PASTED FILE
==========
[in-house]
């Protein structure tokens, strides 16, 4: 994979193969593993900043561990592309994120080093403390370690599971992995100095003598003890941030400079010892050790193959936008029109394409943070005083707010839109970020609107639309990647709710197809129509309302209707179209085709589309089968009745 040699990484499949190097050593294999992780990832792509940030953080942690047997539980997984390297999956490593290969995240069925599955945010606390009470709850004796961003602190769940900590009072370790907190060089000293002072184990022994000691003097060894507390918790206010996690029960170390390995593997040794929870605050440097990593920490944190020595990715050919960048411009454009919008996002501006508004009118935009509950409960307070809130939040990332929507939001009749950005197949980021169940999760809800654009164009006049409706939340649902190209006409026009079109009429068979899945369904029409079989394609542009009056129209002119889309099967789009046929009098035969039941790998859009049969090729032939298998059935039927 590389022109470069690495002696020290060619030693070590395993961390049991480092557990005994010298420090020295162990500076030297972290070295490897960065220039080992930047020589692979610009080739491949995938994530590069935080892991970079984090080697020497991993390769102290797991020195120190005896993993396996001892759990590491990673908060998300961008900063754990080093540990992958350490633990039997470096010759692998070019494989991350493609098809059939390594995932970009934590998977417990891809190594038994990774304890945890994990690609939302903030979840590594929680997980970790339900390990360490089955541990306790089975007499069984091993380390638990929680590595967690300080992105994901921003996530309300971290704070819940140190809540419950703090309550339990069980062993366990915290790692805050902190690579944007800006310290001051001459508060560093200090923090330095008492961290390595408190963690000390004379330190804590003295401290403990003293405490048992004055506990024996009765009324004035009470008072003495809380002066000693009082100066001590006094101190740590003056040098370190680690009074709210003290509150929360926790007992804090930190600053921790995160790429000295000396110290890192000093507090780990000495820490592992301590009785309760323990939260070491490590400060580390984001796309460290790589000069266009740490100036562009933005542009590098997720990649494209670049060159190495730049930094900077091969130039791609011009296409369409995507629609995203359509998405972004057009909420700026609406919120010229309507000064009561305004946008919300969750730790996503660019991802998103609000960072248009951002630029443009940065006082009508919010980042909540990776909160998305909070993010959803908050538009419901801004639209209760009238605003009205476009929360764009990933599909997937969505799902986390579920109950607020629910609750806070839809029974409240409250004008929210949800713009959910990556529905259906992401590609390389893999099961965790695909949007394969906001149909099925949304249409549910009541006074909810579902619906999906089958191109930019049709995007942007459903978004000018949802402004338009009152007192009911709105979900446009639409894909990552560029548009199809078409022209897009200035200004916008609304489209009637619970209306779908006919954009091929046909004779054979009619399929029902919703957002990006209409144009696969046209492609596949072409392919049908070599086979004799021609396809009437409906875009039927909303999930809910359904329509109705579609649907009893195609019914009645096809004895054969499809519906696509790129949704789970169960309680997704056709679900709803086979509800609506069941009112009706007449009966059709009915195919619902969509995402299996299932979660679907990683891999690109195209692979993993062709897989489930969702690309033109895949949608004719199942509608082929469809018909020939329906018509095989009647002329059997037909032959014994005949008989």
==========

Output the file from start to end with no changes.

[in-house]
């Protein structure tokens, strides 16, 4: 994979193969593993900043561990592309994120080093403390370690599971992995100095003598003890941030400079010892050790193959936008029109394409943070005083707010839109970020609107639309990647709710197809129509309302209707179209085709589309089968009745 040699990484499949190097050593294999992780990832792509940030953080942690047997539980997984390297999956490593290969995240069925599955945010606390009470709850004796961003602190769940900590009072370790907190060089000293002072184990022994000691003097060894507390918790206010996690029960170390390995593997040794929870605050440097990593920490944190020595990715050919960048411009454009919008996002501006508004009118935009509950409960307070809130939040990332929507939001009749950005197949980021169940999760809800654009164009006049409706939340649902190209006409026009079109009429068979899945369904029409079989394609542009009056129209002119889309099967789009046929009098035969039941790998859009049969090729032939298998059935039927 590389022109470069690495002696020290060619030693070590395993961390049991480092557990005994010298420090020295162990500076030297972290070295490897960065220039080992930047020589692979610009080739491949995938994530590069935080892991970079984090080697020497991993390769102290797991020195120190005896993993396996001892759990590491990673908060998300961008900063754990080093540990992958350490633990039997470096010759692998070019494989991350493609098809059939390594995932970009934590998977417990891809190594038994990774304890945890994990690609939302903030979840590594929680997980970790339900390990360490089955541990306790089975007499069984091993380390638990929680590595967690300080992105994901921003996530309300971290704070819940140190809540419950703090309550339990069980062993366990915290790692805050902190690579944007800006310290001051001459508060560093200090923090330095008492961290390595408190963690000390004379330190804590003295401290403990003293405490048992004055506990024996009765009324004035009470008072003495809380002066000693009082100066001590006094101190740590003056040098370190680690009074709210003290509150929360926790007992804090930190600053921790995160790429000295000396110290890192000093507090780990000495820490592992301590009785309760323990939260070491490590400060580390984001796309460290790589000069266009740490100036562009933005542009590098997720990649494209670049060159190495730049930094900077091969130039791609011009296409369409995507629609995203359509998405972004057009909420700026609406919120010229309507000064009561305004946008919300969750730790996503660019991802998103609000960072248009951002630029443009940065006082009508919010980042909540990776909160998305909070993010959803908050538009419901801004639209209760009238605003009205476009929360764009990933599909997937969505799902986390579920109950607020629910609750806070839809029974409240409250004008929210949800713009959910990556529905259906992401590609390389893999099961965790695909949007394969906001149909099925949304249409549910009541006074909810579902619906999906089958191109930019049709995007942007459903978004000018949802402004338009009152007192009911709105979900446009639409894909990552560029548009199809078409022209897009200035200004916008609304489209009637619970209306779908006919954009091929046909004779054979009619399929029902919703957002990006209409144009696969046209492609596949072409392919049908070599086979004799021609396809009437409906875009039927909303999930809910359904329509109705579609649907009893195609019914009645096809004895054969499809519906696509790129949704789970169960309680997704056709679900709803086979509800609506069941009112009706007449009966059709009915195919619902969509995402299996299932979660679907990683891999690109195209692979993993062709897989489930969702690309033109895949949608004719199942509608082929469809018909020939329906018509095989009647002329059997037909032959014994005949008989």